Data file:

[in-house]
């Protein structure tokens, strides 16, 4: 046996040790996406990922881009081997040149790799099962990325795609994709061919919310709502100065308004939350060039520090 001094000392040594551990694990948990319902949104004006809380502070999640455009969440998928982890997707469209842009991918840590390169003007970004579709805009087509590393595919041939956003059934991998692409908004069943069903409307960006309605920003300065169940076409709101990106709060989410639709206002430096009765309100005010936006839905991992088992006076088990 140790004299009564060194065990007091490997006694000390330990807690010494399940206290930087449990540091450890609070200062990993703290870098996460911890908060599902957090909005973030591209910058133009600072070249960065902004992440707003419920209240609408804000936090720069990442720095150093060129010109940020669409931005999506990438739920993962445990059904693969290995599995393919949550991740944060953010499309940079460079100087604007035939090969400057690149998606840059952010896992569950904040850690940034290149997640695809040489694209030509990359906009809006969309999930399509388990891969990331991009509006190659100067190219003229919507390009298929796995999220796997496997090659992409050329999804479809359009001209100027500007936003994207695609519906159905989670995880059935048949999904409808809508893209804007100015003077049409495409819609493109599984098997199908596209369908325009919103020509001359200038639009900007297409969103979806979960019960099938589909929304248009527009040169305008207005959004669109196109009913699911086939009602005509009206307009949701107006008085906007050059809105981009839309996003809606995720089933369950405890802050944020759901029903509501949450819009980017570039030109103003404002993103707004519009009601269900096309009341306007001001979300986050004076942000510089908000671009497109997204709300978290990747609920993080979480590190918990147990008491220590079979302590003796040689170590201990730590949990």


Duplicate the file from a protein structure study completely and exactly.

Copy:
[in-house]
């Protein structure tokens, strides 16, 4: 046996040790996406990922881009081997040149790799099962990325795609994709061919919310709502100065308004939350060039520090 001094000392040594551990694990948990319902949104004006809380502070999640455009969440998928982890997707469209842009991918840590390169003007970004579709805009087509590393595919041939956003059934991998692409908004069943069903409307960006309605920003300065169940076409709101990106709060989410639709206002430096009765309100005010936006839905991992088992006076088990 140790004299009564060194065990007091490997006694000390330990807690010494399940206290930087449990540091450890609070200062990993703290870098996460911890908060599902957090909005973030591209910058133009600072070249960065902004992440707003419920209240609408804000936090720069990442720095150093060129010109940020669409931005999506990438739920993962445990059904693969290995599995393919949550991740944060953010499309940079460079100087604007035939090969400057690149998606840059952010896992569950904040850690940034290149997640695809040489694209030509990359906009809006969309999930399509388990891969990331991009509006190659100067190219003229919507390009298929796995999220796997496997090659992409050329999804479809359009001209100027500007936003994207695609519906159905989670995880059935048949999904409808809508893209804007100015003077049409495409819609493109599984098997199908596209369908325009919103020509001359200038639009900007297409969103979806979960019960099938589909929304248009527009040169305008207005959004669109196109009913699911086939009602005509009206307009949701107006008085906007050059809105981009839309996003809606995720089933369950405890802050944020759901029903509501949450819009980017570039030109103003404002993103707004519009009601269900096309009341306007001001979300986050004076942000510089908000671009497109997204709300978290990747609920993080979480590190918990147990008491220590079979302590003796040689170590201990730590949990």